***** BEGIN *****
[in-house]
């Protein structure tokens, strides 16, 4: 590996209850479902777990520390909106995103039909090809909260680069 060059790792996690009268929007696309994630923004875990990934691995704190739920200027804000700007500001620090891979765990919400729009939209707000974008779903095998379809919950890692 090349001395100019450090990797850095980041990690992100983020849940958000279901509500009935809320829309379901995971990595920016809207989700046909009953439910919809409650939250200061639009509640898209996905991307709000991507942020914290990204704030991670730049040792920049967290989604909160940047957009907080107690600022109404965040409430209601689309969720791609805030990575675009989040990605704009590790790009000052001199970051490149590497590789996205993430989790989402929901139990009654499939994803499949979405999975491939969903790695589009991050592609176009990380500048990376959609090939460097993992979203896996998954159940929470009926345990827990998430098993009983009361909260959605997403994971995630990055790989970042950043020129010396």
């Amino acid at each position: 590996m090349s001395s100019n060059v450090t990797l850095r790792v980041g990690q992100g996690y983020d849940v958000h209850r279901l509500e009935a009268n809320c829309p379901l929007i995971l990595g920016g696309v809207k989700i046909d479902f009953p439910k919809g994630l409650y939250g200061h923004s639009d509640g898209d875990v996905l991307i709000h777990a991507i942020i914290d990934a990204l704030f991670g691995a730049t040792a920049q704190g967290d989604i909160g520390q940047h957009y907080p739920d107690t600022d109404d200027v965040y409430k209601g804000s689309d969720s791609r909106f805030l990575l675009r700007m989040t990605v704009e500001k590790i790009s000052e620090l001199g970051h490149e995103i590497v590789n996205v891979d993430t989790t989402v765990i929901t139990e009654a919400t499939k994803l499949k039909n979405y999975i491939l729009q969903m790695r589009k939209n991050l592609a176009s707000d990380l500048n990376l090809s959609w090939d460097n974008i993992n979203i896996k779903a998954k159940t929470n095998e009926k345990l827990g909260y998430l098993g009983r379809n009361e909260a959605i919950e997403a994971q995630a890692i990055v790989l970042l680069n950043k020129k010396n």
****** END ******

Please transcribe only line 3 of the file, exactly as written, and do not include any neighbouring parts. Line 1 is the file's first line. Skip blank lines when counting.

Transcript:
């Amino acid at each position: 590996m090349s001395s100019n060059v450090t990797l850095r790792v980041g990690q992100g996690y983020d849940v958000h209850r279901l509500e009935a009268n809320c829309p379901l929007i995971l990595g920016g696309v809207k989700i046909d479902f009953p439910k919809g994630l409650y939250g200061h923004s639009d509640g898209d875990v996905l991307i709000h777990a991507i942020i914290d990934a990204l704030f991670g691995a730049t040792a920049q704190g967290d989604i909160g520390q940047h957009y907080p739920d107690t600022d109404d200027v965040y409430k209601g804000s689309d969720s791609r909106f805030l990575l675009r700007m989040t990605v704009e500001k590790i790009s000052e620090l001199g970051h490149e995103i590497v590789n996205v891979d993430t989790t989402v765990i929901t139990e009654a919400t499939k994803l499949k039909n979405y999975i491939l729009q969903m790695r589009k939209n991050l592609a176009s707000d990380l500048n990376l090809s959609w090939d460097n974008i993992n979203i896996k779903a998954k159940t929470n095998e009926k345990l827990g909260y998430l098993g009983r379809n009361e909260a959605i919950e997403a994971q995630a890692i990055v790989l970042l680069n950043k020129k010396n």